In December 2019, a favorite actor of mine and my maternal grandmother’s passed away —Shelley Morrison. My grandma was already gone. Though she never encountered Will and Grace and the glory that was Shelley Morrison as Rosario, my grandmother loved her because she was the only Sephardic Jewish woman on screen who she could cling to. Yet when she passed away, she was described in the obituaries — like this one from the New York Times — as “a child of Spanish Immigrants.” Or this one in the Los Angeles Times where they mention she was born to Jews but spoke Spanish. But her parents spoke Ladino and so did she. And I felt whatever was left of that language I wish I knew died with her.
Isaac Bashevis Singer’s legacy — in literature and in the history of Jews — is beyond reproach. He was the leading figure of the Yiddish literary movement. It’s hard to imagine how the Yiddish revival of today could have happened without the attention his Nobel Prize in 1978 gave Yiddish literature.
Singer was born in 1903 in Warsaw. By the onset of World War I, he lived with his mother and brother in a shtetl in his mother’s hometown. His father was an Orthodox rabbi. Singer was so fearful of the threat of Germany that he emigrated to the States — his son and her mother went to Moscow then Palestine; the three wouldn’t be reunited for 20 years. Does this sound like a Polish-American’s life? Or the journey of a Jew, particularly in a time of great threat to Jews?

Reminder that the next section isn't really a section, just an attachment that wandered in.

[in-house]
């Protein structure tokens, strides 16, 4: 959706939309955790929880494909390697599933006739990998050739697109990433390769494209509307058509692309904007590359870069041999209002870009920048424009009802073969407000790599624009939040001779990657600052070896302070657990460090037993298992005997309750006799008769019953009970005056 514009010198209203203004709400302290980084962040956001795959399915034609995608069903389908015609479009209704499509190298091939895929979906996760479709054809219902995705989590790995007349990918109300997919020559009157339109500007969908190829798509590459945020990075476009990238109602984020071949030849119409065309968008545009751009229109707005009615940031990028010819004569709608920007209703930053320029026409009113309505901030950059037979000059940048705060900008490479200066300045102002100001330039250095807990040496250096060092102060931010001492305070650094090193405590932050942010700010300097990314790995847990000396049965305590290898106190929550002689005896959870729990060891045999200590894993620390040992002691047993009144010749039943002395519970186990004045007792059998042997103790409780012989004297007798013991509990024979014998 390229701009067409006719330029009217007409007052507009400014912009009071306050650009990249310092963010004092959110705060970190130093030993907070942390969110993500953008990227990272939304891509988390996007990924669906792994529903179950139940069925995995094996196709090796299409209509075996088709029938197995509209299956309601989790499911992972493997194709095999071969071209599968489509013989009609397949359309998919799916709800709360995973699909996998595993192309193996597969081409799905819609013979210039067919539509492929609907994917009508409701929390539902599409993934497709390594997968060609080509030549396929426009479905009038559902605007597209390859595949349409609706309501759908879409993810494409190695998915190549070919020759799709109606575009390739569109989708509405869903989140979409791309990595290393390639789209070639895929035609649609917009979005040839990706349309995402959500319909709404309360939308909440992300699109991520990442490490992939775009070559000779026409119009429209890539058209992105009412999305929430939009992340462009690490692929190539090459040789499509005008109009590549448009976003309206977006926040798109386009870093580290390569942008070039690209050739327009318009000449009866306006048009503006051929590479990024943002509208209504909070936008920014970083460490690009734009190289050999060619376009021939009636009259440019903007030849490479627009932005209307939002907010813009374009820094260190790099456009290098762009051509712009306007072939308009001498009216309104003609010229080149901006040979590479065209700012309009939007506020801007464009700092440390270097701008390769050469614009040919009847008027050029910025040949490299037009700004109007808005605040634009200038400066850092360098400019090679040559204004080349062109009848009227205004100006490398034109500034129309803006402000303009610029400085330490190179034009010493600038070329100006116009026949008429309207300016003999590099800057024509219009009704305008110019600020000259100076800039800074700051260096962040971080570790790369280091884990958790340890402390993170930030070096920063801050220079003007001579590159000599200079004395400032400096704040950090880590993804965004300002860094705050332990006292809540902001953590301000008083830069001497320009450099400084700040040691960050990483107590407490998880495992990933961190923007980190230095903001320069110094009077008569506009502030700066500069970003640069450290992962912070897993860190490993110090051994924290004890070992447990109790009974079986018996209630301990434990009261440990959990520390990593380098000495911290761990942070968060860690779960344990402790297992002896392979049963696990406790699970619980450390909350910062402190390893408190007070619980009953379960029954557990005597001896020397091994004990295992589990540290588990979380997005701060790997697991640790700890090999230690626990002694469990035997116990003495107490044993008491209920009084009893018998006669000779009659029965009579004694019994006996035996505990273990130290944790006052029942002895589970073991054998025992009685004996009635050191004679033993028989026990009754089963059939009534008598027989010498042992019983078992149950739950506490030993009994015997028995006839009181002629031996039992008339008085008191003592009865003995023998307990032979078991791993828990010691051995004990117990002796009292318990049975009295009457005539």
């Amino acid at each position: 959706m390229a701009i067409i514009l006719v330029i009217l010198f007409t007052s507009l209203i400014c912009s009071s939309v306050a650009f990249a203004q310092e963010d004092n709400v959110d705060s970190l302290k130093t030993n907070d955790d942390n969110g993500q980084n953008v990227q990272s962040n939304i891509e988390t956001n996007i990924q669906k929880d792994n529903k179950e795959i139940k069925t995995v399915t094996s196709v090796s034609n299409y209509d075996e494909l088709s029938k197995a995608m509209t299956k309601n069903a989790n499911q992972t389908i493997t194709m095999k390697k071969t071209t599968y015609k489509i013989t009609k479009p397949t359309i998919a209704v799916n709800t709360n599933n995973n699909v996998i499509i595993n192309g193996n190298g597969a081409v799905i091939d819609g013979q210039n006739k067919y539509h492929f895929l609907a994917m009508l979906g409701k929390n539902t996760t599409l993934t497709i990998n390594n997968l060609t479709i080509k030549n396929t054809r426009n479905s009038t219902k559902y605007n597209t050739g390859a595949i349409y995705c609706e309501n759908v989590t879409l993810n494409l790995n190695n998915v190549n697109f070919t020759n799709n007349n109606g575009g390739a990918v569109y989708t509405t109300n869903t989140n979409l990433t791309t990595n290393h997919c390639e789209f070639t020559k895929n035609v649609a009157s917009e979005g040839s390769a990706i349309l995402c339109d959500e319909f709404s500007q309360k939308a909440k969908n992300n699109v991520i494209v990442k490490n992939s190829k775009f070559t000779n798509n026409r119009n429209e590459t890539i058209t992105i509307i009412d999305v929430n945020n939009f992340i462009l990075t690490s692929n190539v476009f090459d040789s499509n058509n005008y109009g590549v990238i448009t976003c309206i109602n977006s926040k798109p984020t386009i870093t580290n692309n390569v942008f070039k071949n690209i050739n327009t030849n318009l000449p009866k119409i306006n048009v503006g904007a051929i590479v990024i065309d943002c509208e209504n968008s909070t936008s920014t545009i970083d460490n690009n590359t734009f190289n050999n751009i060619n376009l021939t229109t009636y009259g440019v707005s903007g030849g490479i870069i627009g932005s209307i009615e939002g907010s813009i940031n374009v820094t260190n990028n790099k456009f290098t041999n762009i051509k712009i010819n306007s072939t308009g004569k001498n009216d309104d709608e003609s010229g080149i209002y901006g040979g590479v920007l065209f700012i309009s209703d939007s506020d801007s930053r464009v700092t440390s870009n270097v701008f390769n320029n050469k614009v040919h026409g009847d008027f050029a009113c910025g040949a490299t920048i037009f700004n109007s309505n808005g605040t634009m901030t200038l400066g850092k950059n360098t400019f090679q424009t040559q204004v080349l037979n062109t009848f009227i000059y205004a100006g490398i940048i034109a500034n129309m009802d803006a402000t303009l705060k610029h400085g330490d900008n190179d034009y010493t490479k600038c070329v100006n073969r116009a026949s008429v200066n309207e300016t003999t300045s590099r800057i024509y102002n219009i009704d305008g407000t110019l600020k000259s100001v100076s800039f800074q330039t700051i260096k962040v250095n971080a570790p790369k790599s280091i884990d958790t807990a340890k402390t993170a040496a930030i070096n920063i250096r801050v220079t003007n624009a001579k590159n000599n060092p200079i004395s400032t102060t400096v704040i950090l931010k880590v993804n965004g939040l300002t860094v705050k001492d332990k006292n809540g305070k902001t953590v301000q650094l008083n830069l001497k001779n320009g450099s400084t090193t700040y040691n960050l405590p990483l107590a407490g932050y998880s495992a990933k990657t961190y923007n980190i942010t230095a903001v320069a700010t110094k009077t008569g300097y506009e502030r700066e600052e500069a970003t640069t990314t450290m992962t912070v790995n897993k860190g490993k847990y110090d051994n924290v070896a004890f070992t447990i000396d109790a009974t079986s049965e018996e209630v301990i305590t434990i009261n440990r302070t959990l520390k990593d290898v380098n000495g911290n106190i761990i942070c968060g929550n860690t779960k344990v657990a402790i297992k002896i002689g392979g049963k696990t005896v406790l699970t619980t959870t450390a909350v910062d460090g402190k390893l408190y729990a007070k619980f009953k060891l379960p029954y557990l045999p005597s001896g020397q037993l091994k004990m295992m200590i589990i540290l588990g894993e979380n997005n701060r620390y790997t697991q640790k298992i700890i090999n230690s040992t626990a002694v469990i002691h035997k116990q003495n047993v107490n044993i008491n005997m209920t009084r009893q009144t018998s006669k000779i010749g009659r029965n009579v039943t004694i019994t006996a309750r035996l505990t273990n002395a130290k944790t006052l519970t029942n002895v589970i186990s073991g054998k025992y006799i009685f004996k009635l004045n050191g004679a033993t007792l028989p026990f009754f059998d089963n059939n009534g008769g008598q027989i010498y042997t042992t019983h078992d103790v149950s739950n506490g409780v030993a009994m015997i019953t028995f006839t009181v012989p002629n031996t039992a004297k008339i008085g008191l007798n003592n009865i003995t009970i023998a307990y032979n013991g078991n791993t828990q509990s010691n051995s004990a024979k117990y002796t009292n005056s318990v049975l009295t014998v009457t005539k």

These themes are central to his books, too. For example, his National Book Award winning memoir, “A Day of Pleasure: Stories of a Boy Growing up in Warsaw,” presents what it was like to be a child of Warsaw’s Hasidic community growing up in a shtetl. The works speak for themselves — in Yiddish — and they will continue to, so long as we can read the language(s) they’ve been printed in.
It’s likely that the omission of a Jewish identity marker in Nunez’s article may have been a simple editorial note for conciseness. And while it may not be the most egregious hurt in the plight of the American Jew, it does point to a complex and liminal space that keeps getting overlooked.
Of course, there are all kinds of times when a Jew must decide to assimilate or hide: for survival, to avoid hostility, to deflect micro-aggressions, and so on. We choose to announce our identities based on the particular situation we find ourselves in, and based on our own personal levels of comfort. But how does omission or erasure by others participate in this anxiety and pain?
To what extent is assimilation assumed or expected? And to what extent are we to abide these terms? We owe more to the likes of Isaac Bashevis Singer, Shelley Morrison, Alejandro Majorkas, and so many more.